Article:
Part one of a letter from John Hawkins to Francis Walsingham (SP 12/213)
my bounden duty humbly reme[m]bred unto yo[u]r good Lo[rd] sh[ip]. I have not busyed my sealf to write often to yo[u]r Lo[rd] sh[ip] in this great cause, for that my Lo[rd] Admyrall, dothe continuallye advertise the manor of all things that dothe passe. So doe others that understande the state of all things as well as my sealf.
we mett w[i]th this fleet, somewhat to the westwarde of Plymouth upon sondaye in the morning, being the 21 of Julye wheare we had some smale fight withe the[m] in the after none. By the cominge aboarde one of the other of the spaniards, a great shipe a Biscane[r], spent hir formast, & boxsprite, which was left by the fleet in the sea, and so taken up by S[i]r ffrauncis Drake the next morninge.
The same sondaye ther was by a fyer Chauncing by a barell of powder a great Biscane spoyled and abandoned, w[hi]ch my Lo[rd] tooke up and sent awaye.
The tuesday following athwarte of portland, we had a sharpe and long fight w[i]th them, wherein we spent a great parte of our powder and shott, so as it was not thought good to deale w[i]th the[m] any more, till that was releved.
The thrusdaye followinge by the occasion of the schateringe of one of the great ships fro[m] the fleet, w[hi]ch we hoped to have cutt of, ther grew a hot fraye, wherein some store of powder was spent, and after that liteII done till we came neere to Caliis, wheare the fleet of spaine Ankered and our fleet by them, and because they should not be in peace, ther to refresh ther water, or to have conference w[i]th those of the Duke of Parmas partie, my Lo[rd] Admyrall w[i]th fyring of ships, determined to remove them, as he did, and put the[m] to the seas, In w[hi]ch broile the Cheife galliasse spoyled hir rother, and so rowed ashore neere the towne of Callis, wheare she was possessed w[i]th of our men, but so agrounde, as she could not be brought awaye.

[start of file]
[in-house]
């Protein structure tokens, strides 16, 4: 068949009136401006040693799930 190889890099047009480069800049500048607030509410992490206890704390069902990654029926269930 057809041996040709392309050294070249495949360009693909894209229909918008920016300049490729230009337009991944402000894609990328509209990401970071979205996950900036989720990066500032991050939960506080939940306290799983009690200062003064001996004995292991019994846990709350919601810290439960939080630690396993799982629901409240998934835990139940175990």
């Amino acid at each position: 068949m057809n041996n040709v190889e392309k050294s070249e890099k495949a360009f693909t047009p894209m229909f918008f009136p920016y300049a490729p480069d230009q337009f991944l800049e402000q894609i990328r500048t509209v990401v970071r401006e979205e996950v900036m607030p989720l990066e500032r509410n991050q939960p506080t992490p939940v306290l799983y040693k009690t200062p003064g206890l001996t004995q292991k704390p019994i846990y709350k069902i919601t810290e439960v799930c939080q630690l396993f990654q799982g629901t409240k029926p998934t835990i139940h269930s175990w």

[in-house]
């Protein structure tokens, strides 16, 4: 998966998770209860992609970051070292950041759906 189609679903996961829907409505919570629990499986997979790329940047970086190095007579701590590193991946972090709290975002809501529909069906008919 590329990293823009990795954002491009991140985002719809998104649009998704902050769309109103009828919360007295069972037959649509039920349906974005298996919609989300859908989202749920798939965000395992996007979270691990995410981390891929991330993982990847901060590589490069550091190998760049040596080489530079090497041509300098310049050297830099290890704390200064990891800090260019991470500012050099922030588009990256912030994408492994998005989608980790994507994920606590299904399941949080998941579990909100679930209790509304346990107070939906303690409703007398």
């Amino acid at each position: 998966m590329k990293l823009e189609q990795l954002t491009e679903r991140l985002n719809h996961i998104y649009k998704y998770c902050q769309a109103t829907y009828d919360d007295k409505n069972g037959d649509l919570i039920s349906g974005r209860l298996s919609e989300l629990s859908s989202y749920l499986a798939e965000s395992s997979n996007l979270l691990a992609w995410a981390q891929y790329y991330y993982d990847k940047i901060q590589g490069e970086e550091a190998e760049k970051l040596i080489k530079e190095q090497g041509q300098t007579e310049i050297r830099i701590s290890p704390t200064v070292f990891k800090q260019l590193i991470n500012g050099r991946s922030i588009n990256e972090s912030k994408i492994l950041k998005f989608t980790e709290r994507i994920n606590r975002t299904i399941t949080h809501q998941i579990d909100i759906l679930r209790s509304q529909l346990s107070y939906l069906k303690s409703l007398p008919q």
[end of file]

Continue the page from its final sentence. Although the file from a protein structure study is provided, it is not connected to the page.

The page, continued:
That morning being mondaye the 29 of Julie we folowed the spaniards & all that daye had w[i]th the[m] a longe and great figtht, wherein ther was great valure shewed generally of our company in this Battaile, ther was spent very much of o[u]r powder and shot, and so the winde begane to growe westarlye, a fresh gale and the Spaniards put the[m]« Return to God blew and they were scattered
3. The dates mentioned in this account are based on an old calendar which is slightly different from the one we use now. These events took place at the end of July and first week of August according to our calendar.
- According to Hawkins, what was the main problem for the English fleet in the battle near Portland?
- Why was the ‘fyring of ships’ a turning point in the fighting?
- Does Hawkins think that the English have a chance to beat the Spanish Armada?
- What is causing the biggest problem to the Spanish ships?
- Does Hawkins seem confident that the Spanish have been defeated?
- Why did the English chase the Spanish as they sailed towards Scotland?